My musically-astute friend and I had a wonderful time attending the lectures, discussion panels, recitals, and concert performances of this year’s Bard Festival. Each year, the Bard Festival focuses on one composer; this year’s model was Chopin. Of course, such a project also examines Chopin’s milieu and his formative experiences, his personal life (I learned a lot about George Sand), and his musical influences and musical contemporaries. Next year’s Festival is all about Rimsky-Korsakov and His World; it gets my highest recommendation for an in-depth, challenging, and rewarding cultural experience, all in a wonderful setting near the Hudson River.
Bard College, by the way, is where future rock band Steely Dan‘s co-founders Becker and Fagan met; I was bold enough to ask a Bard administrator where I could find the shrine to Steely Dan, and he smiled at me indulgently. By the way, a Bard-era, pre-Steely-Dan, Becker-and-Fagan group included future comedian Chevy Chase, on drums… .
A personal high point was my musically-astute friend’s and my sharing lunch with Raymond Erickson, Professor Emeritus of Music at Queens College and the Graduate Center of the City University of New York. Raymond said he had been working on a performance history of the final movement of Bach’s D-minor Partita for solo violin. I previously posted a video of Hélène Grimaud’s fiery performance of Busoni’s reinvention of it. Professor Erickson, by the way, prefers the term “Ciaccona,” which is how Bach styled the movement. Raymond told us he had compiled from contemporary accounts, for the years 1840 to 1930, circa 700 performances… . Wow.
I’ve had a love/despair relationship with Bach’s violin-solo works from the time I first heard them; and, those who really can’t play them at least can read about them! I dredged in my memory bank where slumbers information on pre-J.S. Bach polyphonic violin performance practice, and came up with the tidbit that there was a pre-existing tradition of church organists’ demonstrating their multiple talents by playing and embellishing a tune on the violin, while seated at the organ bench, and playing an accompanying bass line on the organ pedals.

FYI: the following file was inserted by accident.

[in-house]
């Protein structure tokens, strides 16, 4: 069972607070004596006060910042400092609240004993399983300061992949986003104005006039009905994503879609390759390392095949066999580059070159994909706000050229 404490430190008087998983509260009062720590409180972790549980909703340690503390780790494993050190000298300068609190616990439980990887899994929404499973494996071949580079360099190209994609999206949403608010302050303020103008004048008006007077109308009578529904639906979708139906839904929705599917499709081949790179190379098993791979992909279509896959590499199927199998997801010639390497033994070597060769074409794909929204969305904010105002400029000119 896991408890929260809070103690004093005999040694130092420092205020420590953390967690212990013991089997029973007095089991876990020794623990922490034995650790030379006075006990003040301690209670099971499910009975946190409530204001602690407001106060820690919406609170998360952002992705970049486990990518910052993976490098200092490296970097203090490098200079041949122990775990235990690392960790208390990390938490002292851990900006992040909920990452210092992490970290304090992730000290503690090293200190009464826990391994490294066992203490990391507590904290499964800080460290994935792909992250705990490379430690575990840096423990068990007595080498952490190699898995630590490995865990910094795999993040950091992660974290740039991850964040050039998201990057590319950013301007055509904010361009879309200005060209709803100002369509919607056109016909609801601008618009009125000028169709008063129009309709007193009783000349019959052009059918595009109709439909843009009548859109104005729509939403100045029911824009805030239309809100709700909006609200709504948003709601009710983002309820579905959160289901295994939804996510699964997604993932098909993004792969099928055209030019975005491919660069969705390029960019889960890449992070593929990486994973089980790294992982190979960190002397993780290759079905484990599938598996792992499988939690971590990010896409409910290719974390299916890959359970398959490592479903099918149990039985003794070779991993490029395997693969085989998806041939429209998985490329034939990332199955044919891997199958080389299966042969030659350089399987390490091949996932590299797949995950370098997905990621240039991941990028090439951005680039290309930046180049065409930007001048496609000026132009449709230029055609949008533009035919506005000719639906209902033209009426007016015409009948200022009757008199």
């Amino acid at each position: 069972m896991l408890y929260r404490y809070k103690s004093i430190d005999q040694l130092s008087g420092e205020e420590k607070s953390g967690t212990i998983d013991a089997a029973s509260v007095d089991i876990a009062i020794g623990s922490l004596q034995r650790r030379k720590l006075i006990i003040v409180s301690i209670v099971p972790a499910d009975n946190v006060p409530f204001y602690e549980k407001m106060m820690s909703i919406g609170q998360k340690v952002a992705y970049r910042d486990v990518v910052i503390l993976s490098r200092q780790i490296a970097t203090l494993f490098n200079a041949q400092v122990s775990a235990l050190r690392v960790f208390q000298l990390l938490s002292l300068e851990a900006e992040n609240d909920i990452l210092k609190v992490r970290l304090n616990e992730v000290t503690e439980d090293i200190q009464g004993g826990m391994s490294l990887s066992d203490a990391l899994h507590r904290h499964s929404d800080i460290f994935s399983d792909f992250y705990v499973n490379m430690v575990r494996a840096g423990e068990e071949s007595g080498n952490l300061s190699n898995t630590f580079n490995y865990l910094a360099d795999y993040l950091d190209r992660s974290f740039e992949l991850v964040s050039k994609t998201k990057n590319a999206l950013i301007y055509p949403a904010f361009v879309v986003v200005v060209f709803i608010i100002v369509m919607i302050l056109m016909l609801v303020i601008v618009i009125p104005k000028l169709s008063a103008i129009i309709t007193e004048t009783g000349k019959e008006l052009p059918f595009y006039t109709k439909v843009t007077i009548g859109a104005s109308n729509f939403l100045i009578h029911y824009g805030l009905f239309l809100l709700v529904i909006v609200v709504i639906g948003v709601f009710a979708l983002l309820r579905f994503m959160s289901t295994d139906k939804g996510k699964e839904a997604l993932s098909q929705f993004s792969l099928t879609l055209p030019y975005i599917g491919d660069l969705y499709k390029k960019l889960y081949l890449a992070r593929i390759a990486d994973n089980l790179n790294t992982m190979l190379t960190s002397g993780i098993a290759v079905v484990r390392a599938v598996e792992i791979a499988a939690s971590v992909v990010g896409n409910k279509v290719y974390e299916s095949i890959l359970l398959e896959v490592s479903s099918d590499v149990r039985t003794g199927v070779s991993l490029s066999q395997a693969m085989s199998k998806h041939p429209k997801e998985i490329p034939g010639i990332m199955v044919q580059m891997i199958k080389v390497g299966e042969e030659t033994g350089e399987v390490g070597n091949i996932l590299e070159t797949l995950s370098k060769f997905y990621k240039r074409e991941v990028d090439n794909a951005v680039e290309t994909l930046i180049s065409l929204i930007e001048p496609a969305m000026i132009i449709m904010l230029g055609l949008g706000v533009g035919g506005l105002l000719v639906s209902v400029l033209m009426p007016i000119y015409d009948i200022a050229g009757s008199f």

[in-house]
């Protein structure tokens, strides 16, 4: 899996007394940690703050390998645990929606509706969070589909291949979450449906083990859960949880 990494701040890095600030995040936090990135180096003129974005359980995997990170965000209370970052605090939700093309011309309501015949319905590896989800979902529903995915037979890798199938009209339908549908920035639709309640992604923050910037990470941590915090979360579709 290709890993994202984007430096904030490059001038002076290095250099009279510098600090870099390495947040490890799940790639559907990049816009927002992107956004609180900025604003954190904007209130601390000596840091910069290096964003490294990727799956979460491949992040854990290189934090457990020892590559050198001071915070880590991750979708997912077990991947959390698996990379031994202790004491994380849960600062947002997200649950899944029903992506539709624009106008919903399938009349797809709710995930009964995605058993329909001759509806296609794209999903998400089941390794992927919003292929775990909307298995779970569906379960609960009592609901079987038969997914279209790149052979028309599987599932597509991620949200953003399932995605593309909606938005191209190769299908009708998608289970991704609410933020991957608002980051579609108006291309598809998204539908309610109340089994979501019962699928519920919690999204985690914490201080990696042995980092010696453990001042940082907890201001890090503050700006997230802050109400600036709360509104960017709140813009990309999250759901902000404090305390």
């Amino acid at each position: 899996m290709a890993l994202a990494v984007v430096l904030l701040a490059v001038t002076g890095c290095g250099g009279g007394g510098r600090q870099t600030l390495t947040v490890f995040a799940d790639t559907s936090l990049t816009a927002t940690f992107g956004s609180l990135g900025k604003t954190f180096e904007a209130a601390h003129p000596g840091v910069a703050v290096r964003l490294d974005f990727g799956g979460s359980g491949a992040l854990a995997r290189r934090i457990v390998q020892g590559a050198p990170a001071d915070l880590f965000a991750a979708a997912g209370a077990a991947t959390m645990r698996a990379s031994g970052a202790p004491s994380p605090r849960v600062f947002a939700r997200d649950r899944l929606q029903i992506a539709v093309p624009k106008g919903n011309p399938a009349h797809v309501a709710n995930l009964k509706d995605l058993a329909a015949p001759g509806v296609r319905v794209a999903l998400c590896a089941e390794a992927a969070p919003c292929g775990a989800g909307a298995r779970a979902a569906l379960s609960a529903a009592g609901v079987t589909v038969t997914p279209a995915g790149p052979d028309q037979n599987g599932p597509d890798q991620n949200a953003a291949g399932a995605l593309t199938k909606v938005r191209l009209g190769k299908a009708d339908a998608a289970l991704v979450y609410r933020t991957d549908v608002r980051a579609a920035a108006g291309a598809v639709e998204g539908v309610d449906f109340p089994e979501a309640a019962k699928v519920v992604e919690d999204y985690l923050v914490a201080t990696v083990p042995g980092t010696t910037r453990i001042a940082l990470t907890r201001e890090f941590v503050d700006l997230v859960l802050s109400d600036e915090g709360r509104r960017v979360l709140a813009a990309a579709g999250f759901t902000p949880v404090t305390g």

Seeing as I did the Artist and Repertory work for Arturo Delmoni’s legendary–at least among audiophiles–recording of solo violin works by Ysaÿe, Kreisler, and Bach (and later issued the Bob Ludwig remastering of that project on JMR), I can also dredge up as pre-Bach polyphomic violin composers the names Baltzar, Matteis, Schmeltzer, Strungk, Biber, and Walther. After Biber, the most noteworthy pre-Bach exponent of polyphony involving solo violin was Nicholas Bruhn (1665-1697), a student of Buxtehude’s. Bruhn’s claim to fame was his ability to play the violin and the organ at the same time.
Sometimes he [Bruhns] took his violin up to the organ loft and played with such skill that it sounded like two, three or more instruments at once. Thus he would realise the upper parts on the violin while his feet played an appropriate bass on the pedals.
So here we have a video of Ivan Dukhnych playing the Sinfonia from Bach’s Cantata BWV 156, “I Stand With One Foot in the Grave” on a violin (using a Baroque bow), while playing a bass line on the organ pedals. Whew.
J.S. Bach was an acclaimed performer on the organ, the harpsichord, and the violin, so (despite the lack of evidence that he played the violin from the organ bench) I have no trouble accepting the notion that he might have from time to time carried forward this performance tradition. And in any event, I will continue to believe that the more “organ-like” polyphonic episodes in his solo-violin works were an affectionate nod in that direction.
The Haliciana Schola Cantorum seems an admirable enterprise; please give them at least moral support by using social media to make your friends aware of this blog post. And: Well done, Ivan!
# # #